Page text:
It was 2009 when 23-year-old law student Yunalis Mat Zara’ai—who is more famously known as Yuna today—knew that she had to face the music eventually: she needed to come clean to her parents that not only was she, in the singer-songwriter’s own words, “jamming with the boys”, but she also had a substantial following on her MySpace at the time with her own music, and was performing her songs live over the past six months.
She grins when she recalls the moment she spilled the beans. After telling her parents that she was doing gigs in the local indie scene, the first thing her father had asked her was: “What’s a gig?”
Deciding there and then that she’d show them, Yuna invited her parents to watch her perform at the Kuala Lumpur Performing Arts Centre (KLPac). “They were so surprised,” says Yuna. “I remember my dad asking me things like, ‘You wrote these songs? Without help? With the guitar that you just bought over a year ago?’ And I had to keep telling him that, yes, those were actually songs I wrote myself, and no, they weren’t cover songs!”
Contrary to what some may think, however, being a musician was never in the cards for Yuna, who had fully intended to follow in her father’s footsteps after graduating, as the man himself was once a former legal advisor and a judicial commissioner in high court—but after that one night at KLPac, it only seemed to set ablaze what initially began as a quiet passion for music.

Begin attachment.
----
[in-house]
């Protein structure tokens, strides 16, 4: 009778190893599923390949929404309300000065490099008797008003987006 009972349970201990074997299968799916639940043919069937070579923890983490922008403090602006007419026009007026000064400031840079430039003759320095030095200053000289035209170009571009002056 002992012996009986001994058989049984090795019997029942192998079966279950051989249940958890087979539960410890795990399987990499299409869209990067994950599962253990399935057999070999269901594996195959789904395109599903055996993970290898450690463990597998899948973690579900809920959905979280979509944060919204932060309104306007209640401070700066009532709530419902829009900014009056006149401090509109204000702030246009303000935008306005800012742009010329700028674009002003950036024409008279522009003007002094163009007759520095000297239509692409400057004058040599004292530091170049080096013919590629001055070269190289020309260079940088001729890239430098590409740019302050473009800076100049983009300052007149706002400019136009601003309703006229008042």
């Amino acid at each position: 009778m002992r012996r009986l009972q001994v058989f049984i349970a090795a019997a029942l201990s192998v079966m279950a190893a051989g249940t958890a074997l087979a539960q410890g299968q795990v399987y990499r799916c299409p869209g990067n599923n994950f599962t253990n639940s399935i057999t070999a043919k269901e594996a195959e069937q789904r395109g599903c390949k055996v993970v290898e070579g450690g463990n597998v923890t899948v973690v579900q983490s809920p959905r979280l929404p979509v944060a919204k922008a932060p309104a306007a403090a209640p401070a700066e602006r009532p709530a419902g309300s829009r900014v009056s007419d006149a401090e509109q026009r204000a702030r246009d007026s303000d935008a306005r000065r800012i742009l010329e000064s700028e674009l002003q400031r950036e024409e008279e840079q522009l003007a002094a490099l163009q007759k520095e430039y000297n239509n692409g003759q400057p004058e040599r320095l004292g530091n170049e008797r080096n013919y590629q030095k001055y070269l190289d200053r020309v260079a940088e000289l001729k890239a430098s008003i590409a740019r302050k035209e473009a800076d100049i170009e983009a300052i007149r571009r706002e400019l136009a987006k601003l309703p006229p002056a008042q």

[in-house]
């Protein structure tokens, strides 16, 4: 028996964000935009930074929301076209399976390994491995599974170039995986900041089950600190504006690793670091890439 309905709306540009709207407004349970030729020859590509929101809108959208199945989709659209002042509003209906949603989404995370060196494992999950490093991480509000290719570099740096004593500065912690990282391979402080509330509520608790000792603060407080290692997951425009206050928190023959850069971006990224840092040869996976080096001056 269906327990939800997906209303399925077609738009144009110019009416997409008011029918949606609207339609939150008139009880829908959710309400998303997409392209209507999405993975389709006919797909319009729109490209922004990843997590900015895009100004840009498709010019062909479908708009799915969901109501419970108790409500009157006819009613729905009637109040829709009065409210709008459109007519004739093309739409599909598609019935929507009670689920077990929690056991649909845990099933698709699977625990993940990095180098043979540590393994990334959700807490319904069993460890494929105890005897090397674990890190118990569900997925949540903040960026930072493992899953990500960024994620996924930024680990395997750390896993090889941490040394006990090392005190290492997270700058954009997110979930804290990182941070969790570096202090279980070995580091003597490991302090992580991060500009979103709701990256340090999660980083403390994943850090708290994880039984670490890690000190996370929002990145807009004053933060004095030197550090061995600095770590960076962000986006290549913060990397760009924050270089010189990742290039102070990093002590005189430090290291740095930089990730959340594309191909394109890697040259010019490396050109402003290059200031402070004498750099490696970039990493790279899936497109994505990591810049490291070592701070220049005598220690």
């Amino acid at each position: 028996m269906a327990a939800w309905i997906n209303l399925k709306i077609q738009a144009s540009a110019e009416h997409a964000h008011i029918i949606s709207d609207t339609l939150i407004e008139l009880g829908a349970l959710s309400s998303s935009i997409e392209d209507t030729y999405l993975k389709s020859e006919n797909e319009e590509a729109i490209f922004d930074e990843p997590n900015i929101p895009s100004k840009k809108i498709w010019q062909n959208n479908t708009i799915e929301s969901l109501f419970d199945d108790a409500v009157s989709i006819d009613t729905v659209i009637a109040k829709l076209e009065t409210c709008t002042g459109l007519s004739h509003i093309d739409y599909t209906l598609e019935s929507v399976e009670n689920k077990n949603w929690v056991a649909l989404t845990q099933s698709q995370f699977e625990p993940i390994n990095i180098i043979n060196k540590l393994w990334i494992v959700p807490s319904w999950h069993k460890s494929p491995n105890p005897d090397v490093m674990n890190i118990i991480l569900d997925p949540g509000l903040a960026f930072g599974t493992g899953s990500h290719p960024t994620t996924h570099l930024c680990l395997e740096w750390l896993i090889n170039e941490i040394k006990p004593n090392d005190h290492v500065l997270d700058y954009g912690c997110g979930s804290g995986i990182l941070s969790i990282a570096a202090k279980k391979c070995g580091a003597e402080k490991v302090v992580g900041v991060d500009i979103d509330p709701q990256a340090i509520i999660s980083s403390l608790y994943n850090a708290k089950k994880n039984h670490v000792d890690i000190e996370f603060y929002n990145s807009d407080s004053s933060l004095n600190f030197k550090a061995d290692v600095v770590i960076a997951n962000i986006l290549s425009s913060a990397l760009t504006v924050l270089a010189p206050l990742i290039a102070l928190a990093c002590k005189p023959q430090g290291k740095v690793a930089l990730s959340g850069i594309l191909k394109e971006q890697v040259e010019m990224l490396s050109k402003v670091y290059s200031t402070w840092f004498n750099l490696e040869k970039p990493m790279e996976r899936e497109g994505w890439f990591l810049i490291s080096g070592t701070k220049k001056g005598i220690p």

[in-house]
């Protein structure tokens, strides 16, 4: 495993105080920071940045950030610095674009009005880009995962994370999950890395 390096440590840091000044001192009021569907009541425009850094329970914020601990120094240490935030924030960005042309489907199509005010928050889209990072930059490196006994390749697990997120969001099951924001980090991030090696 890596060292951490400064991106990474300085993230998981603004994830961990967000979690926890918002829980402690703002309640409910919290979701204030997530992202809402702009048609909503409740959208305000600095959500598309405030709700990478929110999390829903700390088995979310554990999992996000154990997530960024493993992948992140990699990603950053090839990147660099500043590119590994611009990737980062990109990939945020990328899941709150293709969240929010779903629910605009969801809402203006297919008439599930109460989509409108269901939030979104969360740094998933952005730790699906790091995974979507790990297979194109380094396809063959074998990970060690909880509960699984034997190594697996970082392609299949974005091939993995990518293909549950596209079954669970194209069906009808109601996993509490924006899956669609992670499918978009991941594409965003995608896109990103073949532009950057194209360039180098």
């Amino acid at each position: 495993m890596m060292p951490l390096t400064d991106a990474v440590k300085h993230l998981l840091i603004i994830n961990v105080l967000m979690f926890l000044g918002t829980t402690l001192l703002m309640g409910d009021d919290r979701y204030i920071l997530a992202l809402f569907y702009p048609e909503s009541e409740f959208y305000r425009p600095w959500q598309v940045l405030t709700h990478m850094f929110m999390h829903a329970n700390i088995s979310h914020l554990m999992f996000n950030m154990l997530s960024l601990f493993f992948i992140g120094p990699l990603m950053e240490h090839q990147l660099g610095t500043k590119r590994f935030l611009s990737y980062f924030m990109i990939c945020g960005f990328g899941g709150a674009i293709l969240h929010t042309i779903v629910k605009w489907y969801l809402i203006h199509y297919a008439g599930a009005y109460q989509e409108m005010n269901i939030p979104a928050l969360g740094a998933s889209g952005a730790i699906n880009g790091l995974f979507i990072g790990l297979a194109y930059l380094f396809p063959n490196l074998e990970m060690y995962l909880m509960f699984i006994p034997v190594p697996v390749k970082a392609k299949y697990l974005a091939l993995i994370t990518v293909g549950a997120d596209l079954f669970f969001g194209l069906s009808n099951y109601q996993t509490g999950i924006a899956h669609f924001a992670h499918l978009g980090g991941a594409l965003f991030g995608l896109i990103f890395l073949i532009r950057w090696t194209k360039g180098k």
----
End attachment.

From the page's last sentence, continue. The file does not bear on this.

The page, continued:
“I was a fish out of water when I first started out in the local indie scene. I didn’t know what to do, who to talk to or where to go, but I lucked out when I found people who believed in me and my music. Early on, my mom and I would drive all over KL to go to all these auditions, like any talent competitions we could find in malls. My dad, who’s a fan of rock ‘n’ roll and plays the guitar—which, by the way,” gesturing suddenly towards the four guitars that were proudly displayed behind her, “that black one you see? The one without strings? That’s my dad’s. He’s had it ever since I was a baby.
“Then, when I started my own band, I asked my bandmates if they were cool with performing with a tudung girl, because at the time there wasn’t anyone in the scene that looked like me. So it was a weird thing people fixated on. But all they said was, ‘Look, you make amazing music and we’re happy to be here. These songs are awesome!’”